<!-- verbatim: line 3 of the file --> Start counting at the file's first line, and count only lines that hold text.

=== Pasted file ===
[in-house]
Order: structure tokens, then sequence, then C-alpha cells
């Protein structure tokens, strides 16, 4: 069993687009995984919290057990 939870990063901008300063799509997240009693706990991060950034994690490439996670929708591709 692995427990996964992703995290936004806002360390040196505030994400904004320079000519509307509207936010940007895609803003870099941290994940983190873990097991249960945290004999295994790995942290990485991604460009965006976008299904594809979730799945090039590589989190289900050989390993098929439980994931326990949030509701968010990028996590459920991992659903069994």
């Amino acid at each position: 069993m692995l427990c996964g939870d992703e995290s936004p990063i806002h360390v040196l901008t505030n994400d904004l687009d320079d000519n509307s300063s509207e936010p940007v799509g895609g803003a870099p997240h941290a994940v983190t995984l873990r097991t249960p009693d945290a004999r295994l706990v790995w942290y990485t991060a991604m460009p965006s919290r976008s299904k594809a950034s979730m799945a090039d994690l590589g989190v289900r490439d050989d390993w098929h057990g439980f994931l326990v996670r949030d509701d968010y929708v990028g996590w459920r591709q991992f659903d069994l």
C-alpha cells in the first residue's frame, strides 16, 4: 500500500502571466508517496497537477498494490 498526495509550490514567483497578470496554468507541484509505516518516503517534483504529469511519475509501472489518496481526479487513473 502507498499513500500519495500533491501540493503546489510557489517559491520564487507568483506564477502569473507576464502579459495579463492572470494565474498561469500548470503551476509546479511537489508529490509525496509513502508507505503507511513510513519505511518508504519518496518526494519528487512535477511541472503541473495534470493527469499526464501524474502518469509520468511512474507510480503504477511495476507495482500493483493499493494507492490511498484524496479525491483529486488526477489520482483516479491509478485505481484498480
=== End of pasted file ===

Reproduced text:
């Protein structure tokens, strides 16, 4: 069993687009995984919290057990 939870990063901008300063799509997240009693706990991060950034994690490439996670929708591709 692995427990996964992703995290936004806002360390040196505030994400904004320079000519509307509207936010940007895609803003870099941290994940983190873990097991249960945290004999295994790995942290990485991604460009965006976008299904594809979730799945090039590589989190289900050989390993098929439980994931326990949030509701968010990028996590459920991992659903069994």